A broad, in-depth investigation by the USA Today network was published today, highlighting failures of Louisiana universities to deal with allegations of sexual assault.
The USA Today investigation was based on a review of case files, a trove of documents, emails and other public records, and interviews with current and former prosecutors, police officers, lawmakers, university officials and seven women who alleged sexual assaults, the story reports.
They focused on one man, who had been a student at LSU, UL and Louisiana Tech. There were complaints of sexual assault against him at each institution, but the newspaper found that in each case, the institutions failed to share relevant information with each other, leaving women on their campuses without warning and potentially at risk, the newspaper reports.
The man has never been charged with a sex crime, and in every instance he told police that the allegations against him are false, the newspaper reports.
His case, however, illustrates how universities continue to struggle with the most basic response to sexual assault allegations. Over and over when women came forward about the man, college officials and police didn’t communicate, didn’t convey critical information, and didn’t connect the dots on a pattern that might have shaped how they pursued the allegations, USA Today reports.
The investigation tells the man's story through the filter of Act 172, a law that was supposed to set up requirements that would ensure Louisiana's universities and police shared information about sexual assault.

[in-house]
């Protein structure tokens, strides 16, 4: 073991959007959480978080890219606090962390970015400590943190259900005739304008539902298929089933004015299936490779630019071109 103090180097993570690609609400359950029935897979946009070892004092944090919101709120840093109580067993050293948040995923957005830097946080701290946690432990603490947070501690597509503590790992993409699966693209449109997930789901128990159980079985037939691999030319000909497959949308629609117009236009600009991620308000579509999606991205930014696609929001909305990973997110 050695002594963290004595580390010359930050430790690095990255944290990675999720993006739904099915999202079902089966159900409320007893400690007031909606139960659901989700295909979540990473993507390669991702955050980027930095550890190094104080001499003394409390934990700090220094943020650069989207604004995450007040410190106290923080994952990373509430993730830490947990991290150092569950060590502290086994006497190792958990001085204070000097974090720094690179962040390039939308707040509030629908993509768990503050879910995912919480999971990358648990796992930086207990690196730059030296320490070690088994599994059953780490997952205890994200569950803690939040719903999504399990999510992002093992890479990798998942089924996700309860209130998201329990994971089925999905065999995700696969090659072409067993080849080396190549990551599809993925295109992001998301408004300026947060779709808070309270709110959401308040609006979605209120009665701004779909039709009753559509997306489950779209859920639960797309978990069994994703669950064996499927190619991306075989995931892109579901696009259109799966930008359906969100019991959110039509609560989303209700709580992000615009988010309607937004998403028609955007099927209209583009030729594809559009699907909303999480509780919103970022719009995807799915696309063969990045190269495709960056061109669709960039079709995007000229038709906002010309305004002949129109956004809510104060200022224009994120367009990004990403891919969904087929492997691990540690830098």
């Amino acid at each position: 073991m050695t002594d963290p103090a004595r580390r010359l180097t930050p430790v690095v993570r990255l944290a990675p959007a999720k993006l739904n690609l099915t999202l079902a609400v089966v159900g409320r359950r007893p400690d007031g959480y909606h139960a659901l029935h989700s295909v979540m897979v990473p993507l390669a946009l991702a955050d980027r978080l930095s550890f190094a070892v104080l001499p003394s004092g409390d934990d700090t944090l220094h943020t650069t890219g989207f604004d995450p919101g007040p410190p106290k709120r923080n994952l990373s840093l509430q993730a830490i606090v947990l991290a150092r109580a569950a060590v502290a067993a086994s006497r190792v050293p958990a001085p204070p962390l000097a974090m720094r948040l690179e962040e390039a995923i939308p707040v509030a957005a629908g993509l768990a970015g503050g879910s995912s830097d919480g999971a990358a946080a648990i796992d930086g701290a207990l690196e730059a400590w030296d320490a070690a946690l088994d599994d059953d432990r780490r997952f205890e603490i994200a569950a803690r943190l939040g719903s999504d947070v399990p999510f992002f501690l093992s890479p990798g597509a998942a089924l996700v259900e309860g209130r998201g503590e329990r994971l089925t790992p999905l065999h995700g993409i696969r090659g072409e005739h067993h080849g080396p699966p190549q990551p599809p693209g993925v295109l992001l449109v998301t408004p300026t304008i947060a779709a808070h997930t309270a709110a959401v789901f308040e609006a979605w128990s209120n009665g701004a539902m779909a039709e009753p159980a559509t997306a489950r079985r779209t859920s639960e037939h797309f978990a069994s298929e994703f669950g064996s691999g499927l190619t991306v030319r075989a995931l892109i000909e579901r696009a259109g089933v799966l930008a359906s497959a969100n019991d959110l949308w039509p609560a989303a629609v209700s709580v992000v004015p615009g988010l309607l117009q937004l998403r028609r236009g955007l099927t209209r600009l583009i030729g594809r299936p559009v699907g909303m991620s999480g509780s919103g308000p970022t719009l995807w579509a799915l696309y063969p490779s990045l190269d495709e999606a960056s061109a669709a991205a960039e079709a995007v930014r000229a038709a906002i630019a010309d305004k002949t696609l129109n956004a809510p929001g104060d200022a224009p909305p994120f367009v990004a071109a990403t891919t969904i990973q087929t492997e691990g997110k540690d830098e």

To read the story, click here.
We've reached out to UL and the Lafayette Police Department, both of which were prominently mentioned in the piece, for comment.
UL sent us a copy of the letter sent to the University's students and faculty today:
Dear students, faculty and staff members,
As you may be aware, a news outlet published a story this morning that focused on a former student who faced allegations of sexual misconduct while attending several universities in our state, including UL Lafayette.
The University cooperated extensively with the publication over the past several months. We answered questions thoroughly and provided requested public records. We believe in transparency, and our responsiveness to inquiries reflected that belief.
The story is nonetheless troubling. Though the University followed state and federal laws and policies as they existed at the time, the article highlights critical communication gaps that need to be addressed.
Current, ongoing discussions in the Louisiana Legislature will likely result in further reforms as to how higher education institutions communicate allegations of sexual misconduct.
The University, along with our fellow University of Louisiana System institutions, has been actively engaged in these discussions. We will continue to do so because we fully support these efforts.
But our work is not confined to legislation alone. We must continue to improve programs and initiatives that prevent this misconduct from occurring.
The University takes all allegations of sexual assault and misconduct seriously. Our commitment to creating a living, learning and working environment where every member of our campus community has their rights respected, and feels safe, is absolute.
Dr. Joseph Savoie